July 15th 2022
Last month if you recall I took exception to the statistics released by the local board. They showed a decline in prices across the region of just over 1%. That simply wasn’t representative of what was going on in the marketplace. The graph, on the other hand, showed a drop of something in the neighbourhood of $50,000 - $70,000 or 6% - 7%. More in line with what was actually going on. This month, the numbers came in showing a month-over-month drop of just over $100,000 (from $836,288 to $735,7087) or 12.02%. But again, somewhat misleading.
What the numbers would suggest is a very minor drop in May and a much more drastic drop in June. Not what is happening. I think putting the two months together is probably a more accurate indication of what is going on. The fact is the market showed one of the most significant increases on record in January 2022, an increase again, though more modest in February, and has been adjusting downward pretty uniformly since.
So why are the reported numbers so suspect? Although nobody seems to know, I think the Board is probably tracking closed transactions rather than pending, and hence the numbers tend to be historic in nature, lagging behind reality by 1-2 months (The time between when a deal is struck until it closes.)
Although I can’t document the origination of the data, I think the graph provided by the Board, while not at all in line with the reported numbers, is pretty well in sync with what is going on.
One thing is certain. The gains of 2022 have pretty much been erased. In fact, according to the graph, we are now at about the price point we were at back in October 2021.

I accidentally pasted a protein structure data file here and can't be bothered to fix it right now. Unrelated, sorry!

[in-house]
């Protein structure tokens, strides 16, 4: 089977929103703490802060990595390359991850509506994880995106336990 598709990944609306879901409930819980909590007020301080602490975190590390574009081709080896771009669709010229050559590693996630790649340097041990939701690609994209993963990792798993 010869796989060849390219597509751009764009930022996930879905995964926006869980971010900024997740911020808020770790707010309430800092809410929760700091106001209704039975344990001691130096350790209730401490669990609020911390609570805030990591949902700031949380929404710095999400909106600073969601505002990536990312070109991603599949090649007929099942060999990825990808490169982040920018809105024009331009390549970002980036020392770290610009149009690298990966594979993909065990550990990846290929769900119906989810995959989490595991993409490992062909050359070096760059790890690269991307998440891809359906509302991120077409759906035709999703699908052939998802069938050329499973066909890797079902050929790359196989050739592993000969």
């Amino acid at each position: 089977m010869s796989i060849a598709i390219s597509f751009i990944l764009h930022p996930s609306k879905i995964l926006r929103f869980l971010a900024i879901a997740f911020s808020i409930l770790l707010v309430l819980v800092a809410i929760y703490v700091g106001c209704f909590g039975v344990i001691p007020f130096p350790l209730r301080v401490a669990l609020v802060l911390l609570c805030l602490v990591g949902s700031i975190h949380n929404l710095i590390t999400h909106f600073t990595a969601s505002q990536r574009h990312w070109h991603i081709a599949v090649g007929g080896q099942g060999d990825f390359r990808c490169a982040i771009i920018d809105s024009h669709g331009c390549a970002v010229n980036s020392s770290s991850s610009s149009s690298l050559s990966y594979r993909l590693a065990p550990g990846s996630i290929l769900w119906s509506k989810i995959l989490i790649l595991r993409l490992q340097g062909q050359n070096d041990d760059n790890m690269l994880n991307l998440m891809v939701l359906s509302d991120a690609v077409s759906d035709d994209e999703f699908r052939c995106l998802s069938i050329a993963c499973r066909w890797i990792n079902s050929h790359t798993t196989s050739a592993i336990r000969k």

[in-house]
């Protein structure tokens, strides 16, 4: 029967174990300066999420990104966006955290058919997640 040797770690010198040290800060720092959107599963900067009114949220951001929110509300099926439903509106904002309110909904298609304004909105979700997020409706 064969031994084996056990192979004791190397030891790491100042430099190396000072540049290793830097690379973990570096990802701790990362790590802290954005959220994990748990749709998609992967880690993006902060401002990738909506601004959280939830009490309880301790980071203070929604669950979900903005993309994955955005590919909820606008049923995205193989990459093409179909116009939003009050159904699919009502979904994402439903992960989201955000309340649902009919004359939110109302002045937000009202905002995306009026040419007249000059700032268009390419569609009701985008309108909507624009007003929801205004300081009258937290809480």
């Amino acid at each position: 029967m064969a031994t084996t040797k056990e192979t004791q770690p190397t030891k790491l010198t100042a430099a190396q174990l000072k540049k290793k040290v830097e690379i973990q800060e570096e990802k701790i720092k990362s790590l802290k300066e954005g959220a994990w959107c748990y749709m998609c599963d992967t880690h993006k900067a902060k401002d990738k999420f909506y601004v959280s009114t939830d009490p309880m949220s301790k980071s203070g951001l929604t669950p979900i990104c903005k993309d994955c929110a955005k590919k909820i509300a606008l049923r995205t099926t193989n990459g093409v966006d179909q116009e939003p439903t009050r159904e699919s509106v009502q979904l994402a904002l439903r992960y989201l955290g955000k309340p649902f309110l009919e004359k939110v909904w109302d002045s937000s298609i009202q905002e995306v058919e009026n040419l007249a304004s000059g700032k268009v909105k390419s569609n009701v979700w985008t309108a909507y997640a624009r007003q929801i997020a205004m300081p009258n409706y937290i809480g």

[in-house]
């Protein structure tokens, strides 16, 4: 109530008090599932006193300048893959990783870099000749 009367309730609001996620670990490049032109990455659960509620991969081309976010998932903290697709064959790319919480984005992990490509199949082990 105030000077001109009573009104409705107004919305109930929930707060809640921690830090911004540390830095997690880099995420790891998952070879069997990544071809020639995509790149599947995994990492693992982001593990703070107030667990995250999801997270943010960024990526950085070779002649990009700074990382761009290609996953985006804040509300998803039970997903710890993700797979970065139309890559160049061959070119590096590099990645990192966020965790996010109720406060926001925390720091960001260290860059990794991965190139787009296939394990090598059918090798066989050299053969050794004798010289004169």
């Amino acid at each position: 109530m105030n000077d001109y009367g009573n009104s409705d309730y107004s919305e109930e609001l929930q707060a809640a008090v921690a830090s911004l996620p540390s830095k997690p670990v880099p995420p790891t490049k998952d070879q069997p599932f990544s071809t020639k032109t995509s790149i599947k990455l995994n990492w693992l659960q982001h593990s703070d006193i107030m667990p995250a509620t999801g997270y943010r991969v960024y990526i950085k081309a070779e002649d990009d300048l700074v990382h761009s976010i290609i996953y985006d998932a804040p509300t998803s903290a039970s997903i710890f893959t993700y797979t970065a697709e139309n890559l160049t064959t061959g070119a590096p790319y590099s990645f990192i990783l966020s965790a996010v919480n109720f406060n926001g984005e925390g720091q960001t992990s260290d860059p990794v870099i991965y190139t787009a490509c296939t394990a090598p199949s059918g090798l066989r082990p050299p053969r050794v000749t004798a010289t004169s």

Let’s take a closer look at our price chart. According to these numbers, we ended the year 2021 at an average price of $752,221. We are now sitting at $735,708. That’s a loss in 2022 of $16,513 or 2.20%. And looking year to date if we compare to June 2021 when the average price in Niagara was $697,875, we are up year over year by $37,833 or 8.42%.
Take another look at the price chart, specifically the change from May to June. There really is no consistency from one Municipality to another. Niagara on the Lake for example came in showing a price drop of $396,755, Grimsby a drop of $332,327, while Fort Erie registered an increase of $43,492. And I think in some ways that tells the story of what is going on right now. Speculators by and large are out of the market. As a result, unit sales have dropped significantly.
But the buyers who are first-time, move-up, lifestyle change, etc., are still very much in play. People, both buyers, and sellers, are somewhat bewildered. Prices dropping, and interest rates rising. What should they do? And when the market is volatile, prices are skewed. Some are significantly down. Some actually up.
If we learn a lesson from 1990, I think shortly the market will stabilize. Prices will level out. At that point, both buyers and sellers will have a clearer idea of how to respond. It’s difficult to predict with any certainty as to how long the turmoil will last or when we will see prices on the rise again. Too many issues at play. Inflations, the war in Ukraine, interest rate hikes, and labour scarcity being the main disruptive forces. But I think you’ll see stability in prices before year-end, as well as a leveling off of interest rates. And in the meantime, the average consumer, anyone with a house to sell and a house to buy, should come out about even, and even entry-level buyers will find interest rate hikes are offset by settling prices, and qualifying for a mortgage has already been factored in because the stress test has been a preparation for these interest rate increases.